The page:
It’s hard to fathom for people of my generation how amazing and transformative a cultural event “The Ed Sullivan Show” on Feb. 9, 1964 was.
Of course rock and roll existed before that date, but when the Beatles came on television, it was like nothing any Americans had ever seen before.
Elvis made girls scream, sure. But when John, Paul, George and Ringo were around, people lost their ever-loving minds.
Lots of good stuff has been said and written this week about the 50th anniversary of that seminal moment, and I’m very much looking forward to the special on CBS Sunday night about them.
I’ve been a Beatles fan since I was about 13, when a friend of my mother’s bought me their “20 Greatest Hits” cassette, and I played it pretty much non-stop for a while.
I’m nowhere near as obsessive as most fans, but what struck me tonight while I was going through some of their history was just how much music they made in such a short time. They made twelve studio albums from 1962-70, an insane pace that no act today could ever match.
And so many of those albums are filled with classic songs; there really isn’t a bad record in the bunch.
Everybody always wonders what would’ve happened if they’d stayed together. Me, I’m just happy they did so much amazing work while they got along.
**Next up, yet another reason for me to love Canada, as if I didn’t have enough already, what with their universal health care, worship of hockey and curling (Man am I excited to watch curling again at the Olympics!), and wonderful gifting of comedians to us.
Ahead of the Winter Olympics which, oddly, started Thursday before the Opening Ceremonies), the Canadian Institute of Diversity and Inclusion has released this hilarious 30-second commercial mocking Russia’s horribly anti-gay laws and beliefs.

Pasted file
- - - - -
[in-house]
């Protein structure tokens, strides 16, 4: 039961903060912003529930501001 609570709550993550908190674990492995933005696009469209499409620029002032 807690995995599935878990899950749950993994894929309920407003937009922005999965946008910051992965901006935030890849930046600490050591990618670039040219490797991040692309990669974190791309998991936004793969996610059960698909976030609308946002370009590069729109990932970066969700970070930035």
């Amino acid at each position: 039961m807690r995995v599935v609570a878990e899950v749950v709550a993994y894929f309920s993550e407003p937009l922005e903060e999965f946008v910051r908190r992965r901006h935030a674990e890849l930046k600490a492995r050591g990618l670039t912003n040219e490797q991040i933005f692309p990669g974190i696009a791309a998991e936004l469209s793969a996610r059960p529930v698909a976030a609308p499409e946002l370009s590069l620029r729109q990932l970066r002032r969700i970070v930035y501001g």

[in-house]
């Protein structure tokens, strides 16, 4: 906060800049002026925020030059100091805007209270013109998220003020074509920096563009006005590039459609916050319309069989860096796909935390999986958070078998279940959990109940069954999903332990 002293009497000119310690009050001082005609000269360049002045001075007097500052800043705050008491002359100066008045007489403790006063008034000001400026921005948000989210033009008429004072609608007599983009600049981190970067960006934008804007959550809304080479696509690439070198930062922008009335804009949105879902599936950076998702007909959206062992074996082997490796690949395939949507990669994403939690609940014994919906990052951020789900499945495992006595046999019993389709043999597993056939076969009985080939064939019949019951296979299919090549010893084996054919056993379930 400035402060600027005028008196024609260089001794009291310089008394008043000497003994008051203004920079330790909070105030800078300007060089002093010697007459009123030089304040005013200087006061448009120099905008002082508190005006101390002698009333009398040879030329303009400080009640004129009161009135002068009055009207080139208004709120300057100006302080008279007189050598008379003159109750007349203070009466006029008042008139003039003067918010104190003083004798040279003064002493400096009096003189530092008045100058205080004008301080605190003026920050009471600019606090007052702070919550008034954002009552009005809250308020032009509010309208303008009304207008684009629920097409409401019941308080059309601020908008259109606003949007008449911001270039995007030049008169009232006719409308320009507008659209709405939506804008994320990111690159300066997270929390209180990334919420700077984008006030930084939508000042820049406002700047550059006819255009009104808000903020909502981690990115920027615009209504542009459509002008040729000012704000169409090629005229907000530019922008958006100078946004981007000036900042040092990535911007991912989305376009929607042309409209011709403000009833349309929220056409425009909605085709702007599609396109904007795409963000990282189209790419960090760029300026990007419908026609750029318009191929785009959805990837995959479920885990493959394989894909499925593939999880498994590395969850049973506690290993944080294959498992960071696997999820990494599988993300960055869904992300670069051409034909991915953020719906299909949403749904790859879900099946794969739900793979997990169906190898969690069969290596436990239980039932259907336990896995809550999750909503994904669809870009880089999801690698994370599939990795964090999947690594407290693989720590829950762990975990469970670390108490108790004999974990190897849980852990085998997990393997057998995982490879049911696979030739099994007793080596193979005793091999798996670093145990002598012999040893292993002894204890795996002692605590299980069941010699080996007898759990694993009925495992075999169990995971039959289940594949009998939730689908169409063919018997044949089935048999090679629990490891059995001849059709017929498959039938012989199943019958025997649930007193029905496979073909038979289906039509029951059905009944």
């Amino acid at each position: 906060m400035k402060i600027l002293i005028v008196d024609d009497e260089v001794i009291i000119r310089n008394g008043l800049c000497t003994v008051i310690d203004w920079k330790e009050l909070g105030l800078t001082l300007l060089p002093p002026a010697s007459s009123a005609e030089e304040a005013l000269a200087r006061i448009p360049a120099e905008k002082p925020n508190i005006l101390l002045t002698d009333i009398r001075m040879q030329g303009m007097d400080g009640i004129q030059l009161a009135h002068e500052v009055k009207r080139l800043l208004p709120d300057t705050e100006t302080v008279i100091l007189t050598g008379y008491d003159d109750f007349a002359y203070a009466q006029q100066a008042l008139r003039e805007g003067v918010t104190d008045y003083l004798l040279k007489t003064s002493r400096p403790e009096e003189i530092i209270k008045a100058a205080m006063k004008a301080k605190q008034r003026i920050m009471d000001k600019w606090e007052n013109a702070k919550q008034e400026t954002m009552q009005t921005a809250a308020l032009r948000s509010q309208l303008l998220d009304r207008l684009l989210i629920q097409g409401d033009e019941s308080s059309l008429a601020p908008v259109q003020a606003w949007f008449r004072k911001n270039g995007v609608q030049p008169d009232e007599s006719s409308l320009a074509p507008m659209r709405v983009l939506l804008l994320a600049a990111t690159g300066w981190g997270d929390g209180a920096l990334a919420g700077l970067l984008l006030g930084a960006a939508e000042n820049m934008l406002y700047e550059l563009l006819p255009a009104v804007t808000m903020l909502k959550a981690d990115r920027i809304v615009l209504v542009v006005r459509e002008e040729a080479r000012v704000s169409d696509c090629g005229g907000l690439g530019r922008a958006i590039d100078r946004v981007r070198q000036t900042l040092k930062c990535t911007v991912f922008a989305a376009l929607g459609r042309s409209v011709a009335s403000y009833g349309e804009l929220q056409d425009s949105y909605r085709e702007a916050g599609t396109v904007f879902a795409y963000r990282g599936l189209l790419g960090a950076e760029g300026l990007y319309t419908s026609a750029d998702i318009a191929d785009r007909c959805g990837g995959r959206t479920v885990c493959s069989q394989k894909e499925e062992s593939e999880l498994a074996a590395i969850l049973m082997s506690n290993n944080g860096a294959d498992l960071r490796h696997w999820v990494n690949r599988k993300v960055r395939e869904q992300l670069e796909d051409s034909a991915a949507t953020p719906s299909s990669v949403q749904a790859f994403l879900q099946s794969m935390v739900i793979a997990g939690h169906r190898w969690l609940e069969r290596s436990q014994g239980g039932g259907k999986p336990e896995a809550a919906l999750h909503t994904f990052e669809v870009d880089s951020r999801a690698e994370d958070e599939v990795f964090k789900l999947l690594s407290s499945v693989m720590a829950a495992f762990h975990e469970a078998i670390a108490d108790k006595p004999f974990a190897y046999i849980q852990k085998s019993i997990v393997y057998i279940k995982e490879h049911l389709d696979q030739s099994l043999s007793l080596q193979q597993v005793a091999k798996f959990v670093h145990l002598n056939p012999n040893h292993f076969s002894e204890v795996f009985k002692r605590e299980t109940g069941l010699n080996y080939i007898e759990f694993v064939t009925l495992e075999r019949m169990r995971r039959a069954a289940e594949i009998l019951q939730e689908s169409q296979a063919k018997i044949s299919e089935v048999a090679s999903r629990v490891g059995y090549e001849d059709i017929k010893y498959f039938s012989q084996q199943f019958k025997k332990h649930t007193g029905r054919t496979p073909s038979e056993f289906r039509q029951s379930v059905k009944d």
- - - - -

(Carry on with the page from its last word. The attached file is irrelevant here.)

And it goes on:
And the music is classic, too. Bravo, Canada.
**Finally today, the Olympics really get going this weekend, which gives me a chance to plug my Olympics writing for Thrive Sports. I’ll be writing daily blogs about skeleton, curling and speedskating.
NBC will of course give us lots of human-interest stories to make us care about Team USA, but I doubt there’s a better story than Emily Scott, a short-track speedskater making her first Olympic appearance.
Joe Posnanski has written a magnificent story about Scott, who’s overcome a lot in life: Her mother was a meth dealer and has been in prison for most of Emily’s life, and Emily’s Olympic dream pretty much ended last year when she ran out of money to train.
But a story about her in USA Today led to a fundraising drive, and strangers from across this great land of ours (689 people, to be exact) pitched in nearly $50,000. And now Emily Scott qualified and is in Sochi, and her heroic father will be there to watch.
Read the whole story here; pretty hard to get through without having a lump in your throat.